Iran and Iraq online
: I just had the privilege of introducing Hossein Derakhshan (aka Hoder) to Zeyad, the new Iraqi blogger. Zeyad wants to do for Iraqis what Hoder did for Iranians: spread blogging and with it the exercise of freedom of speech and also the ability to tell their stories to the rest of the world. Hoder is kind enough to help; Zeyad is honored to get the help.
Note the obvious: Here are an Iranian and an Iraqi helping each other online. They are brought together by weblogs. And here I am, an American, honored to be befriending both men.
This weblog thing, this networked world, never ceases to amaze me.
: Zeyad has new posts up today, as illuminating as the last.
On his life during the war, an amazing post, hear these brave last words:
The following days were awful. The lawless and chaotic phase was next. I couldn’t stand to go out and watch those ignorants stealing everything they could and literally destroying public buildings. What would the world think of us now? Some of the strangest things I witnessed, a pickup truck filled with school desks, the desks that their children use. A child dragging a Canon laser printer on the floor. Computers, hundreds of them loaded on carts pulled by donkeys. Police and army vehicles. And most important of all weapons, kalashnikovs, RPG’s, hand grenades, stockpiles of ammunition. I wanted to bury my head in dirt. I hated myself for being an Iraqi, for sharing the same nationality with those strange people. I was deeply ashamed, watching this helplessly. People consciously destroying their own infrastructure, people setting fire to buildings we are proud of, stealing their history from museums, burning their public libraries. They are not Iraqis, they are aliens from Mars. I just couldn’t take it. I cried, I admit it. I didn’t know who to blame. I NEEDED someone to blame. I couldn’t possibly blame the Americans, after all it isn’t THEIR country, it’s ours. We were the ones destroying ourselves. We are a self-destructive people. It only took me now to realize that. It wasn’t Saddam that was the problem, it wasn’t the Ba’ath, it wasn’t the Ottoman empire, it wasn’t the monarchy, it wasn’t colonialism, it wasn’t anything. It was us. We simply destroyed Iraq, and now we are sitting and wailing because the Americans aren’t rebuilding it for us.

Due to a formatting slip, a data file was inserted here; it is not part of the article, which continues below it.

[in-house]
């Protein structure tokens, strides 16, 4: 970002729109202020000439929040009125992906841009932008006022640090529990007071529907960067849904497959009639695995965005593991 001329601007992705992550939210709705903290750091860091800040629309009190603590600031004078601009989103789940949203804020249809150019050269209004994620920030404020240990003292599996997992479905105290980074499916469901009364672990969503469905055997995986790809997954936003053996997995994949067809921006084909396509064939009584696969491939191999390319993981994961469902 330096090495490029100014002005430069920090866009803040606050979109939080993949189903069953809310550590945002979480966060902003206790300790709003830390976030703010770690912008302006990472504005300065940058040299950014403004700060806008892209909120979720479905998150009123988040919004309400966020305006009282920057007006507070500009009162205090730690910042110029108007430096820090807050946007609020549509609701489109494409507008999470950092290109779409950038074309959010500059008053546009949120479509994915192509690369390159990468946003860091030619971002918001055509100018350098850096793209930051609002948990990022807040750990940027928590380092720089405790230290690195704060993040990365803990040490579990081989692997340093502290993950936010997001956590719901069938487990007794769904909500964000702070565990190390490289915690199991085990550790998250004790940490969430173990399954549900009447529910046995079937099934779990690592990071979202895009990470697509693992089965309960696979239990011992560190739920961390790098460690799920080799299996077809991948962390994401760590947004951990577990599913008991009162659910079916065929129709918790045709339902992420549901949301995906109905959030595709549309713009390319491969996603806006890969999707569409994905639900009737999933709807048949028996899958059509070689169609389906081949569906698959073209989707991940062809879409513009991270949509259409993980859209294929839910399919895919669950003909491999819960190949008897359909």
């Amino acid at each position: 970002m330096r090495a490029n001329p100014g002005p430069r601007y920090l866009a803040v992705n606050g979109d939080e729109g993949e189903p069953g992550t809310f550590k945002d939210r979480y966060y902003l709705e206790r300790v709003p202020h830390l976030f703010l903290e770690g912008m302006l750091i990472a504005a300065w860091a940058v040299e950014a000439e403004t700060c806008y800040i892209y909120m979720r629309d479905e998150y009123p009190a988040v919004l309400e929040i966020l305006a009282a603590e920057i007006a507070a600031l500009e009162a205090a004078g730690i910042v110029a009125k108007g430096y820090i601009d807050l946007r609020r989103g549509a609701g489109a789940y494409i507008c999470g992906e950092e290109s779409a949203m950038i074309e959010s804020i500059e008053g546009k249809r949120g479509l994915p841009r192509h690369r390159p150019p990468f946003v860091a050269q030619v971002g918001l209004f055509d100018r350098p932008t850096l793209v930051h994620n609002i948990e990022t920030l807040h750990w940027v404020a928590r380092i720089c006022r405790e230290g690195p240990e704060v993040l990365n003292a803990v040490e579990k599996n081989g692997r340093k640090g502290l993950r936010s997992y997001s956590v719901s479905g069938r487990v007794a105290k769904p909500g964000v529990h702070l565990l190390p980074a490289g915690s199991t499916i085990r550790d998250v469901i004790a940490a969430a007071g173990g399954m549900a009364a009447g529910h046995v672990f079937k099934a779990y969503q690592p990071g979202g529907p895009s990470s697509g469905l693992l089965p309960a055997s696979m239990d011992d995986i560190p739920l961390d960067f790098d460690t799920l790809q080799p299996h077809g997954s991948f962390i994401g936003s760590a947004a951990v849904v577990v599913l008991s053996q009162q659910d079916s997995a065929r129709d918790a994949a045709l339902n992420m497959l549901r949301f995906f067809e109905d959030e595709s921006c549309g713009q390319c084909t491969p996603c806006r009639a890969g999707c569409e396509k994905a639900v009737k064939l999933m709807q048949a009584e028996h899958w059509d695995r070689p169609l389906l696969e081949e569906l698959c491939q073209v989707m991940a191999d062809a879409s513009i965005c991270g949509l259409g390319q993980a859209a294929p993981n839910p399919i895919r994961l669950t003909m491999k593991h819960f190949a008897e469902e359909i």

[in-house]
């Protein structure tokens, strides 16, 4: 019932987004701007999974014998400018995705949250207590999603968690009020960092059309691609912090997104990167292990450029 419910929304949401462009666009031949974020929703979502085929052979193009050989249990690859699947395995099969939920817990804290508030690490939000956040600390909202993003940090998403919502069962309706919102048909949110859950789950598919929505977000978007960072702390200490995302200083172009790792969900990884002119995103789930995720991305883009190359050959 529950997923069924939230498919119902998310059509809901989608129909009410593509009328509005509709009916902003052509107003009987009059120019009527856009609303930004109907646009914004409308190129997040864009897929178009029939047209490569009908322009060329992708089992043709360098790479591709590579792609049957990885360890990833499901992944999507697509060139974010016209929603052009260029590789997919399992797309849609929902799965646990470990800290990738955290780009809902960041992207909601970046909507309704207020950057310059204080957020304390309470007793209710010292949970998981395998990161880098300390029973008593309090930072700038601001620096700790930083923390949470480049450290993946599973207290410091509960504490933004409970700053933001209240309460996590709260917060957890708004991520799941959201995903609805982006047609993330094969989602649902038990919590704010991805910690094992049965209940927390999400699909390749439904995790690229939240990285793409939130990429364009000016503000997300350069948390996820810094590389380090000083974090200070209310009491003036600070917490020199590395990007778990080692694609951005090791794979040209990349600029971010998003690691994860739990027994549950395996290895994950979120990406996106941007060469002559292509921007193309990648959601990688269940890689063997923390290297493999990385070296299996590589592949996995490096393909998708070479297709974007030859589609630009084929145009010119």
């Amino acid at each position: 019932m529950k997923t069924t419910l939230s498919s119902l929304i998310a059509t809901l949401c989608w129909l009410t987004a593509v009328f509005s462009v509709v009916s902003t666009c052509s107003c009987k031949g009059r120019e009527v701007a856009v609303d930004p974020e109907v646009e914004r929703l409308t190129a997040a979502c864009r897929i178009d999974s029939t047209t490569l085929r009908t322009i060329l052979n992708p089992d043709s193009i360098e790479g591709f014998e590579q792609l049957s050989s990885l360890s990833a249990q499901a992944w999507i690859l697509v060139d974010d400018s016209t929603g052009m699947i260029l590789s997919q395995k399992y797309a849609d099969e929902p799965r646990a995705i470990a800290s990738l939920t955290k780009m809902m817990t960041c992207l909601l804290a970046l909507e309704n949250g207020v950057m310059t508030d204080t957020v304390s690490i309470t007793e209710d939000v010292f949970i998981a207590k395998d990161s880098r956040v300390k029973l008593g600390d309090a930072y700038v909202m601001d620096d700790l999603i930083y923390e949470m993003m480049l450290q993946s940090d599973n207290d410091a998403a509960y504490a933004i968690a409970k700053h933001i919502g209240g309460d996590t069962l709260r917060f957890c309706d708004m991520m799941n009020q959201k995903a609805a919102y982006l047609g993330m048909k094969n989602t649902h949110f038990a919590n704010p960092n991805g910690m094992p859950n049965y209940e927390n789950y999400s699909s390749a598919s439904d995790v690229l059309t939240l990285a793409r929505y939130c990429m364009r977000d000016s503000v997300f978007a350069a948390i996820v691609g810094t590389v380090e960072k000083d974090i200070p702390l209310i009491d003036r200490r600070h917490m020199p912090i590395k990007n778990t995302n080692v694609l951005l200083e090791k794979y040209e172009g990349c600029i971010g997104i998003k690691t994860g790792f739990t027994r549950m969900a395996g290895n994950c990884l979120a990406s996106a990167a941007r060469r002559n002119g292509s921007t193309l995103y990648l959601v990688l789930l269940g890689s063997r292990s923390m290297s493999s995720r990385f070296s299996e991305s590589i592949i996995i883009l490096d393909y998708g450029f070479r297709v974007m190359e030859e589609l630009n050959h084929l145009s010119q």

And on the “rising young ambitious fanatic Shi’ite cleric from Najaf” Muqtada Al-Sadr and his influence in Saddam city (now Al-Sadr city):
Al-Sadr has recently declared the city as ‘American free’. And claimed that he wouldn’t be responsible for any attacks against Americans if they entered that area. But he IS responsible for the most anti-American/western rhetoric we have ever heard since Khomeini. Their ‘fatwas’ are always so fun to listen to. One of these fatwas stated that unveiled women were prohibited to enter ‘their’ city and might ‘face extreme punishment’ if they did. Some of their earlier fatwas following the war warned cinema owners and booze shops to close within a week or face the consequences. Many violent attacks against both followed and are still to this day. Another fatwa warned CD and video rental shops to close,..etc. You get the picture….
The problem is he is too young to be making such a fuss, he is 21 or 22. And he receives instructions from Kazim Al-Ha’iri who lives in -of all places Iran. Kazim Al-Ha’iri issued the ‘deadly fatwa’ a few months ago that calls for all Iraqis to kill any foreigners, especially jewish intending to buy property in Iraq.
: UPDATE: Salam Pax welcomes Zeyad.
: Also note this fascinating blog who points to Zayed: Brooklyn to Baghdad, a travelogue through Iraq.
: Says Harry: “We might shrug our shoulders at our ability to be able to instantly publish our thoughts but for people who have spent their lives living under dictatorships, media like weblogs truly are liberating.”